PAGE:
“I’ve always known that I liked comedy. But then again, the Nigerian thing of not giving yourself permission. But what I had done was every joke that came into my mind, I wrote it down. So when I said I was going to try this out, I already had like 400 notes of jokes,” Chinasa Anukam said.

Over the years, when she was grinding, trying to get her footing in entertainment, her comedy chops and the dream that she would one day put up her own show kept her going.

“First time doing comedy, I won an award, and so clearly, there was some talent here. Don’t give up on this dream. But I was in the UK, getting jobs, but I couldn’t do them. I didn’t have a work permit there.” So Chinasa Anukam moved to the US, where she could work and started her comedy career there. Things were looking up. Then the pandemic happened.

“I had already qualified for a big competition. I had gotten a scholarship to study improvisation somewhere. My life was taking shape. But, I was like you just have to start from ground zero.”

Chinasa Anukam

When Chinasa Anukam returned to Nigeria, she had some money from a year and a half of working as a teacher in the US. With it, she started having conversations with a former classmate who worked in production. Came up with a budget after being rejected by sponsors. And her journey started.

“It was inspired by a bunch of shows. I had watched Does the Shoe Fit, Chicken Shop. So I was like something like this will work really well in the Nigerian pop culture space because, we don’t have a lot of good interviews with artists. And we don’t have a lot of content that is just to, you know, distress. A lot of our content is ‘to God be the glory.’ But there should be content that is just distressing because Nigeria is hectic,” -Chinasa Anukam said.

Read also: BBNaija’s Cross shares experience with NFTs, crypto before becoming a star

When she started the show, there were three things she was sure of.

“There is just not enough content that caters to the African millennial. We don’t really have a lot of good interviews of artists where you see them as human beings, as themselves. Thirdly, I was like I know that Nigerians will die on top of shipping matter, man and woman.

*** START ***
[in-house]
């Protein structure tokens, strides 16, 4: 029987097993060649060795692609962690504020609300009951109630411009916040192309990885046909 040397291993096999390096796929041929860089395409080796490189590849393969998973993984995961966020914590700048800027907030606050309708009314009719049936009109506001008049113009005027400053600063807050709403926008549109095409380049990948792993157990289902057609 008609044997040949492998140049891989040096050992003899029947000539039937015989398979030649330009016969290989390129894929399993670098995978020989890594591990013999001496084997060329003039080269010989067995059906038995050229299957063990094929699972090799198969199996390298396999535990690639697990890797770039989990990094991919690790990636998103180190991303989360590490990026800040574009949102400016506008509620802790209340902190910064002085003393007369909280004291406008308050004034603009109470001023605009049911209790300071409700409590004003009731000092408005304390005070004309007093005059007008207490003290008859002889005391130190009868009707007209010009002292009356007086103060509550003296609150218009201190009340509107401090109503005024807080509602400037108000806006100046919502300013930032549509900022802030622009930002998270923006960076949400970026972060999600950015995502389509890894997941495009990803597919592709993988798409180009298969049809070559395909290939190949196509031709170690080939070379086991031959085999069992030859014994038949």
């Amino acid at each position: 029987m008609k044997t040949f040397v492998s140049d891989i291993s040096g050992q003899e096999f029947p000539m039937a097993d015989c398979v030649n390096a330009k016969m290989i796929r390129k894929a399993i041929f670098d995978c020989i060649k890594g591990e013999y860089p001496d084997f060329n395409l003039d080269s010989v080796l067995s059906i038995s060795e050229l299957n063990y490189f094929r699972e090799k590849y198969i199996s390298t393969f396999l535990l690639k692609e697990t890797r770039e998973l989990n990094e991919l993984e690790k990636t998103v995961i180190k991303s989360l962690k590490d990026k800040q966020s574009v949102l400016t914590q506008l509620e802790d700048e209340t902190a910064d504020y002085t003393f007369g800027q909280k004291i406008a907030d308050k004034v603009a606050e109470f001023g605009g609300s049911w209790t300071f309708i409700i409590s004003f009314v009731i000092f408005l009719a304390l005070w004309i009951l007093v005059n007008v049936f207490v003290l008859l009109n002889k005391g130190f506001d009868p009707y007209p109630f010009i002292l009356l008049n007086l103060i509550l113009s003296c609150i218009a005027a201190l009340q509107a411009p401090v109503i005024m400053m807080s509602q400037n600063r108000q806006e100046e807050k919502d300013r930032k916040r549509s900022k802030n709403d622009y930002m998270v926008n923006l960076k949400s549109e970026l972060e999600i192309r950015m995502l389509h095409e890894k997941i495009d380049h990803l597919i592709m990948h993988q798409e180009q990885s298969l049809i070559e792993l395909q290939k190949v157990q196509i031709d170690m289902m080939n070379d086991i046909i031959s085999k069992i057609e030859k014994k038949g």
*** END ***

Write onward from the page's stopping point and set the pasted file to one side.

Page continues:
Chinasa Anukam

As a whole culture, we are obsessed with relationships, marriage, love. Nollywood, Big Brother, shipping from morning till night. People are romanticising being on a date with this person. I get to help them live that life vicariously and they love it.”

It was after this that she started to hunt down her guests, starting with the rapper, Falz.

“I grew up in Abuja. So it’s not like I’m connected in any Lagos circle in any way. So it’s like, who can we know, so we can know where he will potentially be, so we can position ourselves. So I pitched the idea to Falz and he was like he’ll do it. But we had to have multiple meetings after that.” she said of getting Falz on the show.

Over time, she had been able to book a consistent streak to mostly a-list artists on the show, a feat she said is only for the strong.

“It’s really really crazy, like honestly,” she said of booking guests for the show. “But the thing about me is that, I am such a persistent person. Like, I will not give up. But by the time we were getting to Don Jazzy and YCee those people, luckily for me, had already seen the show, which was surprising even to me.